Mother-of-two Lisa Wexler is co-author of the new book “Secrets of a Jewish Mother” with sister Jill Zarin and mother Gloria Kamen. Hear what she has to say about the single parenthood trend in Hollywood!
Once upon a time, celebrities, like other mere mortals, were not allowed to get pregnant before they got married. If they did, their careers were ruined. Marriages and abortions were hastily arranged, often by studio magnates. No one wants to return to the days when women -– celebrities or otherwise — were scorned and disgraced because they became pregnant out of wedlock.
Nonetheless, there has been a startling display of celebrities proudly proclaiming their status as unwed mothers these days. Kate Hudson is emulating her mother, Goldie Hawn, who was married when her first babies were born, Oliver and Kate, and then went on to have another out of wedlock. Halle Berry, Selma Blair, Natalie Portman, Sheryl Crow, Kourtney Kardashian, Angelina Jolie, the list goes on. They are all unwed mothers. Some are engaged or living with their baby daddys, others are not. Each one of these moms has their own story.
Recent research indicates that many people nowadays consider the institution of marriage itself to be obsolete; if one feels that way, then of course the idea of marrying to procreate seems rather quaint and outdated.
But nobody ever seems to ask these celebrities, “Are you doing what is in the best interest of your baby? Have you considered that your child might like to be raised by a committed pair instead of a solo mom?” The media is quick to assume that if a celebrity behaves a certain way, that way is okay. No one wants to judge anyone else’s life choices because we can all point to stories of single-parenthood that worked out fine, and people who grew up in two-parent homes who turned out to be emotional wrecks. And even with the best of intentions, two parent families often wind up as a single parent household because of death and divorce.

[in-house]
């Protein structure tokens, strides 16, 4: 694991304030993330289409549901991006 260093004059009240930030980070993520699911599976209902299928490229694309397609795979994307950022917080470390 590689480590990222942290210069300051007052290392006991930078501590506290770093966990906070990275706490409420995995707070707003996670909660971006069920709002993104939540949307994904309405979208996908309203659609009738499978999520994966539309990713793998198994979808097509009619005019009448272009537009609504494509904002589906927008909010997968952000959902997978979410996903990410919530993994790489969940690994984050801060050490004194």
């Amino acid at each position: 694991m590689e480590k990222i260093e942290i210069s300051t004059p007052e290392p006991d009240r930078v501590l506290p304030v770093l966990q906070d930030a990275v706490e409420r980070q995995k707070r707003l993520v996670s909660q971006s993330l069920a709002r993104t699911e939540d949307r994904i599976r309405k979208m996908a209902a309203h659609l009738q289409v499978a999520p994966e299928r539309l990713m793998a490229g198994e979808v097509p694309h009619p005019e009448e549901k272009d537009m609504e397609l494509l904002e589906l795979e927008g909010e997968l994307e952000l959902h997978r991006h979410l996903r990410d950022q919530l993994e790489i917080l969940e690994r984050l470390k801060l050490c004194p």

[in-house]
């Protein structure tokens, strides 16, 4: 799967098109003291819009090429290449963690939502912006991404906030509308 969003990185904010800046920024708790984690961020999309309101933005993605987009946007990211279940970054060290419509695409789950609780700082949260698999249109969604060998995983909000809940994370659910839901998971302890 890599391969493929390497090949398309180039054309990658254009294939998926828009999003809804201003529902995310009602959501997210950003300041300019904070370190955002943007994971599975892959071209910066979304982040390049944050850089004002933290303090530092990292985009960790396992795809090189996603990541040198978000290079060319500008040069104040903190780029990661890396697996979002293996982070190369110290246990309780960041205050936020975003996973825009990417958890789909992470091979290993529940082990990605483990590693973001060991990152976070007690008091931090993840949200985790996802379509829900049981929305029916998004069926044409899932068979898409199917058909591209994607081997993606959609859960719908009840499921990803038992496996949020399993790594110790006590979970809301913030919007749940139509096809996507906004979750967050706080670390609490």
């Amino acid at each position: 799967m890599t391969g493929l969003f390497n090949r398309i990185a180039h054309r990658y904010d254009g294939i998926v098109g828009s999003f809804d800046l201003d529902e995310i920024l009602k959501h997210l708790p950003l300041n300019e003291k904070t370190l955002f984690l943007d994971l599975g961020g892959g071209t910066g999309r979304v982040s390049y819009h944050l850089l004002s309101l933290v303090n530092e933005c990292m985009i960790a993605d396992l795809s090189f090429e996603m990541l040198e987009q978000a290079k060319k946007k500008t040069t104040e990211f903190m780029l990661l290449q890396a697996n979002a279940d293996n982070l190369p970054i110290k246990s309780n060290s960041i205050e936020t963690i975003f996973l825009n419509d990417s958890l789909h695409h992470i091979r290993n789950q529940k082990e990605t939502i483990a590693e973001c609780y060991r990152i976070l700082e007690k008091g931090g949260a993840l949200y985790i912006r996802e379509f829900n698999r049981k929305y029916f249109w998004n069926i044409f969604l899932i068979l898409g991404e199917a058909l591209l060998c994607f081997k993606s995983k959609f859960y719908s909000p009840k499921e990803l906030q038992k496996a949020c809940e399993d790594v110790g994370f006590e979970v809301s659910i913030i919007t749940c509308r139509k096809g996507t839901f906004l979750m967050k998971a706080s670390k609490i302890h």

So why do I suggest that celebrities ought to think twice before telling the world they are ecstatic about the prospect of un-wed parenthood? Because the fans who watch, listen and copy these celebrities do not have the money and resources that celebrities do. They are the ones who may get fooled into thinking that one parent is just as good or as easy as two, and that somehow their child’s emotional and material needs will be met by magic.
While celebrity moms have all the money they need to raise their children, according to the U.S. Census Bureau, “nearly six of 10 children living with mothers only were near the poverty line” in 1995, clearly showing that it is no easy task to provide for a family alone. In addition, Children in need: Investment Strategies tells us that “75% of teenage pregnancies are adolescents from single parent homes.” If you don’t believe it, watch an episode of MTV’s 16 and Pregnant. Many of the girls are products of teen pregnancy themselves and not from stable homes.
Parenting is very hard work. Even two parents often are not enough. Hillary Clinton made famous the saying, “It takes a village to raise a child”, because the words rang true to every parent who ever heard them.
Celebrities both mirror and influence our society. Companies pay them millions of dollars a year because people follow their example. More American children than ever are now being born to out of wedlock mothers. Historically, children born out of wedlock and raised by one parent are statistically significantly less likely to have a successful life, as measured by criteria such as higher education, better-paying careers, and more stable personal lives.
Are these celebrities responsible for these statistics? Probably not. But ought they affirm the values of a two parent home? Absolutely.
It’s very difficult to generalize about these things; obviously every situation is different. I don’t know what I would do if I had an unintended pregnancy; it never happened to me. It took me 11 years to have my two children. I also never found myself wanting a child without having a partner with me to help raise one; I’m not sure how I would have handled that either.
But I think that when society drastically changes its mores, and it seems to be doing that, we all benefit from asking questions. So let’s start a conversation.
I wish all the mommies and babies well.
Lisa Wexler, is a talk radio host and the co-author of “Secrets of a Jewish Mother,” with her sister Jill Zarin and her mother Gloria Kamen, coming out in paperback March 1st. She just celebrated her 29th wedding anniversary.